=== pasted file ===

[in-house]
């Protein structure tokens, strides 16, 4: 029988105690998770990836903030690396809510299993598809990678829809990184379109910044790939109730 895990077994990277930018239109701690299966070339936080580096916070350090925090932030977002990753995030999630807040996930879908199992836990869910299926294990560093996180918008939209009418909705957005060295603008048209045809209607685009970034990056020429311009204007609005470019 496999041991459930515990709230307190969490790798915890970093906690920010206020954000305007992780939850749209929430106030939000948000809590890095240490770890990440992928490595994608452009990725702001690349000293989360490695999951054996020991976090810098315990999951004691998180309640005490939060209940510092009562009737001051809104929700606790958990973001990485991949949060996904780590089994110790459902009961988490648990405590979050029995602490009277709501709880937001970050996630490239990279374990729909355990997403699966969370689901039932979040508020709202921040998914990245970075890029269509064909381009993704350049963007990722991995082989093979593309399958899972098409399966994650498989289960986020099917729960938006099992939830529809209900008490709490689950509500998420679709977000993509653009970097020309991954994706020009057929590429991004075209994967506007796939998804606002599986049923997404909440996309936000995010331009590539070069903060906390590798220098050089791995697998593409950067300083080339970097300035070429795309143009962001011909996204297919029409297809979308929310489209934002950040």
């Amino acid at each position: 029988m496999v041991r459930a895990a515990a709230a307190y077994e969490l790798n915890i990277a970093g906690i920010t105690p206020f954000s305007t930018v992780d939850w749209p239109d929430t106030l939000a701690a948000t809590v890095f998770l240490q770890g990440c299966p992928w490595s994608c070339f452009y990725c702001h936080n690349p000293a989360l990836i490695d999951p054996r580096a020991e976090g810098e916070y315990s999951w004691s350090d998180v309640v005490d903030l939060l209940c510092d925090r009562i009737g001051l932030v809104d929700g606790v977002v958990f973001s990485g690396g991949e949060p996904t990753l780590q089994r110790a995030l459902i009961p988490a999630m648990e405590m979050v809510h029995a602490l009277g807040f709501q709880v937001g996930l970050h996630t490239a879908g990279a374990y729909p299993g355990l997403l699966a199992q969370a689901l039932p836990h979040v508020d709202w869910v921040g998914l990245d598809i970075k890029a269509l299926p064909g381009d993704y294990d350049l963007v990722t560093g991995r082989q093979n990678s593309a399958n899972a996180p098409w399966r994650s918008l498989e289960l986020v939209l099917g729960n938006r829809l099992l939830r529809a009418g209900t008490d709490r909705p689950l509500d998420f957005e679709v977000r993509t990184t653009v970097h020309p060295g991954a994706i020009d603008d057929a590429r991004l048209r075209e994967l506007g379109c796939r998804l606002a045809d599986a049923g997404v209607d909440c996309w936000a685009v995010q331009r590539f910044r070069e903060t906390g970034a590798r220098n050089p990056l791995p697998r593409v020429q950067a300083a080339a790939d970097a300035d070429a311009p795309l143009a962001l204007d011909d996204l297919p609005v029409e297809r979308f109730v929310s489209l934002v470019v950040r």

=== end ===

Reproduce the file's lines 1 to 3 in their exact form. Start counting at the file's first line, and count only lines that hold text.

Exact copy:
[in-house]
């Protein structure tokens, strides 16, 4: 029988105690998770990836903030690396809510299993598809990678829809990184379109910044790939109730 895990077994990277930018239109701690299966070339936080580096916070350090925090932030977002990753995030999630807040996930879908199992836990869910299926294990560093996180918008939209009418909705957005060295603008048209045809209607685009970034990056020429311009204007609005470019 496999041991459930515990709230307190969490790798915890970093906690920010206020954000305007992780939850749209929430106030939000948000809590890095240490770890990440992928490595994608452009990725702001690349000293989360490695999951054996020991976090810098315990999951004691998180309640005490939060209940510092009562009737001051809104929700606790958990973001990485991949949060996904780590089994110790459902009961988490648990405590979050029995602490009277709501709880937001970050996630490239990279374990729909355990997403699966969370689901039932979040508020709202921040998914990245970075890029269509064909381009993704350049963007990722991995082989093979593309399958899972098409399966994650498989289960986020099917729960938006099992939830529809209900008490709490689950509500998420679709977000993509653009970097020309991954994706020009057929590429991004075209994967506007796939998804606002599986049923997404909440996309936000995010331009590539070069903060906390590798220098050089791995697998593409950067300083080339970097300035070429795309143009962001011909996204297919029409297809979308929310489209934002950040």
């Amino acid at each position: 029988m496999v041991r459930a895990a515990a709230a307190y077994e969490l790798n915890i990277a970093g906690i920010t105690p206020f954000s305007t930018v992780d939850w749209p239109d929430t106030l939000a701690a948000t809590v890095f998770l240490q770890g990440c299966p992928w490595s994608c070339f452009y990725c702001h936080n690349p000293a989360l990836i490695d999951p054996r580096a020991e976090g810098e916070y315990s999951w004691s350090d998180v309640v005490d903030l939060l209940c510092d925090r009562i009737g001051l932030v809104d929700g606790v977002v958990f973001s990485g690396g991949e949060p996904t990753l780590q089994r110790a995030l459902i009961p988490a999630m648990e405590m979050v809510h029995a602490l009277g807040f709501q709880v937001g996930l970050h996630t490239a879908g990279a374990y729909p299993g355990l997403l699966a199992q969370a689901l039932p836990h979040v508020d709202w869910v921040g998914l990245d598809i970075k890029a269509l299926p064909g381009d993704y294990d350049l963007v990722t560093g991995r082989q093979n990678s593309a399958n899972a996180p098409w399966r994650s918008l498989e289960l986020v939209l099917g729960n938006r829809l099992l939830r529809a009418g209900t008490d709490r909705p689950l509500d998420f957005e679709v977000r993509t990184t653009v970097h020309p060295g991954a994706i020009d603008d057929a590429r991004l048209r075209e994967l506007g379109c796939r998804l606002a045809d599986a049923g997404v209607d909440c996309w936000a685009v995010q331009r590539f910044r070069e903060t906390g970034a590798r220098n050089p990056l791995p697998r593409v020429q950067a300083a080339a790939d970097a300035d070429a311009p795309l143009a962001l204007d011909d996204l297919p609005v029409e297809r979308f109730v929310s489209l934002v470019v950040r």